The present invention is directed to an improvement in one aspect of the bonding process. In mostwire bonding devices a fine wire, as small as one-half mil in diameter, is threaded through a capillary bonding tool and held in position by that tool for bonding. In order to make a first bond with sufficient material to make an effective contact, a predetermined length of wire is exposed beneath the needle-shaped tip of the bonding tool. In a ball bonder, a flame is passed under this wire, melting its tip to form a small ball having a diameter of approximately double that of the diameter of the wire. If it is desirous to have a wedge bond for the first bond, a wiper sweeps past the tip of the bonding tool to bend this length of wire into a hook. The wire is then re-' tracted by the wire feed system until the ball or hook is near the bonding tip and the bonder is now ready to make its first bond. The first bonding or contact is moved under the tip of the bonding tool, the bonding tool is lowered to press the ball or hook-shaped wedge against the contact simultaneously with the application of ultrasonic or thermocompression energy, thus effecting a bond. The bonding tool is then raised and the tool or work piece is moved to the next electrical contact or bonding point. Wire is positively played out during this move and held against the side of the bonding tool. As the bonding tool is lowered to effect the next bond, the length of wire held against its tip is sufficient to make an effective stitch bond. After a series of one or more bonds, which may be initial or stitch bonds, the last of which is called a termination bond, the wire is clamped and pulled away. Methods and devices for a clean break at this point are well known in the prior art and described in the above-cited patents pertaining to tailless wire bonding. After a break, a length of wire remains exposed below the bonding tip. Depending on the type of initial bond desired, a flame is passed under this wire to form a new ball, or a wiper forms a new hook, in preparation for the next bonding cycle.
In the manufacture of electrical circuits and devices,
it is critical that the size of the bonding points remain constant. The size of the ball or hook-shaped wedge formed after flame-off or wipe-off is a function of the length of wire left exposed under the bonding tip after the tailless break and the position of the flame or wiper relative to this length of wire. A means of automatic control of these two factors by keeping them constant despite varying heights of the work surface of thetermination bond is the point of novelty of this invention.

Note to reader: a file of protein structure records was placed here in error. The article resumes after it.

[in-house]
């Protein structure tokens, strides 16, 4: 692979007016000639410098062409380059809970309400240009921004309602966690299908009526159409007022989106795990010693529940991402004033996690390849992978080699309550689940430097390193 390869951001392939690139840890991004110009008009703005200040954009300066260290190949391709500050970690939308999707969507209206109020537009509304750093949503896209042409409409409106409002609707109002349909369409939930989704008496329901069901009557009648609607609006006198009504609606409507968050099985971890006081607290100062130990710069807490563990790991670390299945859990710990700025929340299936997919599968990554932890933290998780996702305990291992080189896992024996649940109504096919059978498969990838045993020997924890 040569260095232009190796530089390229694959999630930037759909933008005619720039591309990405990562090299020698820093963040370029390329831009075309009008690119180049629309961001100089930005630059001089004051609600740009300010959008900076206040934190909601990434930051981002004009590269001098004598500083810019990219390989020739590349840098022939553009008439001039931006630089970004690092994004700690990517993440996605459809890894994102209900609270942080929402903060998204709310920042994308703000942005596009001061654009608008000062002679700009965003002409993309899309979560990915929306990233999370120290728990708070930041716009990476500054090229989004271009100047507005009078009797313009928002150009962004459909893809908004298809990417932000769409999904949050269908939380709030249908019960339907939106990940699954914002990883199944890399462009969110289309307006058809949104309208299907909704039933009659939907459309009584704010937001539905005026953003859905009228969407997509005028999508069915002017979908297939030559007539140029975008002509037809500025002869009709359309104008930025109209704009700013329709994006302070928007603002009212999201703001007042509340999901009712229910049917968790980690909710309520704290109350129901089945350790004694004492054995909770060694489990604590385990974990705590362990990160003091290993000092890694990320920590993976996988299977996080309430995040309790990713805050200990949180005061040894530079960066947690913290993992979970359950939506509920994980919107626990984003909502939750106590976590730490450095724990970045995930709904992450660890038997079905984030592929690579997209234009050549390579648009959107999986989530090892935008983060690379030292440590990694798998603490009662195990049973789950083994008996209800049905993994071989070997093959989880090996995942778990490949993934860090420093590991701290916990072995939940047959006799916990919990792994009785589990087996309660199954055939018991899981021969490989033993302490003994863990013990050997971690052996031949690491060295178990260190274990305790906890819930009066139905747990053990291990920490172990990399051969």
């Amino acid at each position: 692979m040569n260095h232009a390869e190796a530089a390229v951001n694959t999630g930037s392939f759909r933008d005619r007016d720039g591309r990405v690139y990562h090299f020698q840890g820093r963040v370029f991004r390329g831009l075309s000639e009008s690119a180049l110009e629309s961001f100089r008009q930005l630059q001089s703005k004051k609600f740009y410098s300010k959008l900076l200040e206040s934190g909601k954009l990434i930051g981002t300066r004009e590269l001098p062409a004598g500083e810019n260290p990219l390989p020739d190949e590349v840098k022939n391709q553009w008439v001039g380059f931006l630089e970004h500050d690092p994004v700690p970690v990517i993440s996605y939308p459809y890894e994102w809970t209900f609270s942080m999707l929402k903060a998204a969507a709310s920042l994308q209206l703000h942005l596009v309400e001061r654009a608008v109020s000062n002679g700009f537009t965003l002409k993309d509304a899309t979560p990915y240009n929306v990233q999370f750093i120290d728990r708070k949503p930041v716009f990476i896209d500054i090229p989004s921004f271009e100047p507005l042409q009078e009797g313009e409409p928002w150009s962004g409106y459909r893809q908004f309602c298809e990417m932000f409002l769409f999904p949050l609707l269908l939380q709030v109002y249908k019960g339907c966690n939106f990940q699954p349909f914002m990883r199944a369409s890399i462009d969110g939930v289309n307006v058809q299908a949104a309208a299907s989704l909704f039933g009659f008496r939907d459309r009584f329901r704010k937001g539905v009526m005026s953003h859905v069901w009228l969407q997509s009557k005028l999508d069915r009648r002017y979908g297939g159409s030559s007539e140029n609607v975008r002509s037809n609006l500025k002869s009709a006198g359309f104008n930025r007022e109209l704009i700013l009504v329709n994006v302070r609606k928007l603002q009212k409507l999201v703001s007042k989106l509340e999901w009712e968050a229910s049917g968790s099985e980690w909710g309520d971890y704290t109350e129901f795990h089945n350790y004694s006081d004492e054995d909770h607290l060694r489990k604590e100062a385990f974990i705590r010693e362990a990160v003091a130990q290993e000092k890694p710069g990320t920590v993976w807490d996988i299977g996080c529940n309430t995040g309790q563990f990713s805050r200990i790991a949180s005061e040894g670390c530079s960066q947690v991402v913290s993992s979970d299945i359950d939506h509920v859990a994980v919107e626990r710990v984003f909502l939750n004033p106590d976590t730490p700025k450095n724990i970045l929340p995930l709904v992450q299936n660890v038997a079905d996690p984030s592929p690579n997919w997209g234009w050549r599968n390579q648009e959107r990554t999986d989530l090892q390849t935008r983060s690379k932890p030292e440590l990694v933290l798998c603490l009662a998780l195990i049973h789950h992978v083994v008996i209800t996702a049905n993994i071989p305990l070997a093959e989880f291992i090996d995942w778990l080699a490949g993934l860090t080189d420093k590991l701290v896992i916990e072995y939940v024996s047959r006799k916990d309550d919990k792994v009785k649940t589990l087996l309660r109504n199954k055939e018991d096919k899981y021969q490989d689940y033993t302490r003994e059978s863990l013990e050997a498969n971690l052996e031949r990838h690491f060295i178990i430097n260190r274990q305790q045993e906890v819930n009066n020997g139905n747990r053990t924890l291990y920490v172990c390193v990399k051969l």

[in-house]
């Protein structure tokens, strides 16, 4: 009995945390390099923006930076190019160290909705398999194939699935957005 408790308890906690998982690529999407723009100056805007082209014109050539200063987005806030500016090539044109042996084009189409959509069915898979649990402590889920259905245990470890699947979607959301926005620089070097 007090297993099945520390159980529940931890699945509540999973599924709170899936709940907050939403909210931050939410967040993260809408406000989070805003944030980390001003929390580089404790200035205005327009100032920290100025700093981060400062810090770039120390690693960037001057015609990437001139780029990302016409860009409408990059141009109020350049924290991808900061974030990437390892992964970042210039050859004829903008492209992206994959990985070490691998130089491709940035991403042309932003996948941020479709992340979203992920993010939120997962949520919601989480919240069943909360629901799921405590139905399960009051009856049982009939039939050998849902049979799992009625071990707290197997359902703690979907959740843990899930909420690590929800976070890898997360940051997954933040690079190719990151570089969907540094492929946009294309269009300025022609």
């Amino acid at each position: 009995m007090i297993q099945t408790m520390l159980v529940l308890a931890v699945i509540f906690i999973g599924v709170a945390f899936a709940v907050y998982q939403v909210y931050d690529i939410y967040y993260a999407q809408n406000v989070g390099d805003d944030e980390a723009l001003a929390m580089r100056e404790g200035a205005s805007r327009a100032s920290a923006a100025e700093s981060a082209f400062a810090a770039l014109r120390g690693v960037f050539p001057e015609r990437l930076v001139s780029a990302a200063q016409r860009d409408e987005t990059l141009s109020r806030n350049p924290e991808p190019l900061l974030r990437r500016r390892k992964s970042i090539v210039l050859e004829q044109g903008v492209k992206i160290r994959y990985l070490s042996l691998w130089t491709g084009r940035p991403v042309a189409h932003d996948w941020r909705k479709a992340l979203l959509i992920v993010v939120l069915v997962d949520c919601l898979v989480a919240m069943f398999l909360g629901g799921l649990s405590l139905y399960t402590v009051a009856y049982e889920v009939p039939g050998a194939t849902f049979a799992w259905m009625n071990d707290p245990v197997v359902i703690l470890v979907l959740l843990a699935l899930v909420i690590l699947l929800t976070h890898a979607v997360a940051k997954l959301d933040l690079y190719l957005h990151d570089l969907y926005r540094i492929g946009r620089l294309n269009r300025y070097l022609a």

To achieve a uniform ball or wedge whose size can be adjusted by a simple operator control and whose size is independent of the height of the work surface, it is necessary to control the wire feed so that a predetermined length of wire is exposed below the tip of the bonding tool and a flame or wiper passes by the end of this wire at a predetermined distance below the tip,
each of these distances being independent of the height of the bond above the operators working surface.
Only one of the above-cited U.S. Pats, i.e., No. 3,643,321 addresses itself to this problem. This specification of this patent states that, following a termination bond, after the bonding nib has been raised a predetermined distance indicative of the desired length of wire to be exposed out of the end of the bonding nib, that flame-off occurs and a uniform ball is formed. However, a close study of the mechanism disclosed therein shows no means to compensate for the varying heights of bonding points on the work surface. In effect, it appears to be impossible to obtain a uniform predetermined length of wire below the bonding nib following each termination bond with the mechanism disclosed and such a result is not claimed.
The present invention provides a solution to this problem as well as a far simplerand less expensive tailless wire bonder. I
SUMMARY OF THE INVENTION The present invention provides an improved and simplified wire and feed control mechanism for a tailless wire-bonding apparatus for bonding fine wire to a metallic or other surface, breaking the wire after a termination bond beyond the bond and'exposing a predetermined length of wire for formation of a ball or hook of uniform size to commence the next cycle of bonding.
The predetermined length of wire and the uniform size of ball or hook are achieved independently of the possible varying heights of the termination points above the work surface. A wire threaded through a capillary bonding tool is maintained taut as it is being bonded for a termination bond. After a bond is made, a clamp mechanically linked to the bonding tool holder closes on the wire and pivots downward slightly to form a bow in the wire between the clamp and the top of the bonding tool. With the clamp still closed, the arm assembly, to which both the clamp and the bonding tool are attached, rises upward, straightening the wire and breaking it just after the bond, leaving a small length of wire exposed through the tip of the bonding tool. The